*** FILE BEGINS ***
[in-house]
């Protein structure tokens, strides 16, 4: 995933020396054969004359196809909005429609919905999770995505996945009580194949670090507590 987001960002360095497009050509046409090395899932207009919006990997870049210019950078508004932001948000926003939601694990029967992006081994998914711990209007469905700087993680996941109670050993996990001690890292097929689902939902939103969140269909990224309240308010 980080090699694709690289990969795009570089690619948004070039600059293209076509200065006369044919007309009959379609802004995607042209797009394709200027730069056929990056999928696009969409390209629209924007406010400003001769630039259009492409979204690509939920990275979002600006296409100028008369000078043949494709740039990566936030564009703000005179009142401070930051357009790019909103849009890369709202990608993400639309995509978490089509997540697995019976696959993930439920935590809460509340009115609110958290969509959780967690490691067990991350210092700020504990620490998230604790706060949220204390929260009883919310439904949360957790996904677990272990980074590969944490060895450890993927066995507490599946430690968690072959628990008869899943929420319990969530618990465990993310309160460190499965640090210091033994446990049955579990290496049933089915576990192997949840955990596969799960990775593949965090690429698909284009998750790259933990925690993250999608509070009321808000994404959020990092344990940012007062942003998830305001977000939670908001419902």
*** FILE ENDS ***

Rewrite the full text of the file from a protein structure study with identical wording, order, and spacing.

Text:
[in-house]
């Protein structure tokens, strides 16, 4: 995933020396054969004359196809909005429609919905999770995505996945009580194949670090507590 987001960002360095497009050509046409090395899932207009919006990997870049210019950078508004932001948000926003939601694990029967992006081994998914711990209007469905700087993680996941109670050993996990001690890292097929689902939902939103969140269909990224309240308010 980080090699694709690289990969795009570089690619948004070039600059293209076509200065006369044919007309009959379609802004995607042209797009394709200027730069056929990056999928696009969409390209629209924007406010400003001769630039259009492409979204690509939920990275979002600006296409100028008369000078043949494709740039990566936030564009703000005179009142401070930051357009790019909103849009890369709202990608993400639309995509978490089509997540697995019976696959993930439920935590809460509340009115609110958290969509959780967690490691067990991350210092700020504990620490998230604790706060949220204390929260009883919310439904949360957790996904677990272990980074590969944490060895450890993927066995507490599946430690968690072959628990008869899943929420319990969530618990465990993310309160460190499965640090210091033994446990049955579990290496049933089915576990192997949840955990596969799960990775593949965090690429698909284009998750790259933990925690993250999608509070009321808000994404959020990092344990940012007062942003998830305001977000939670908001419902």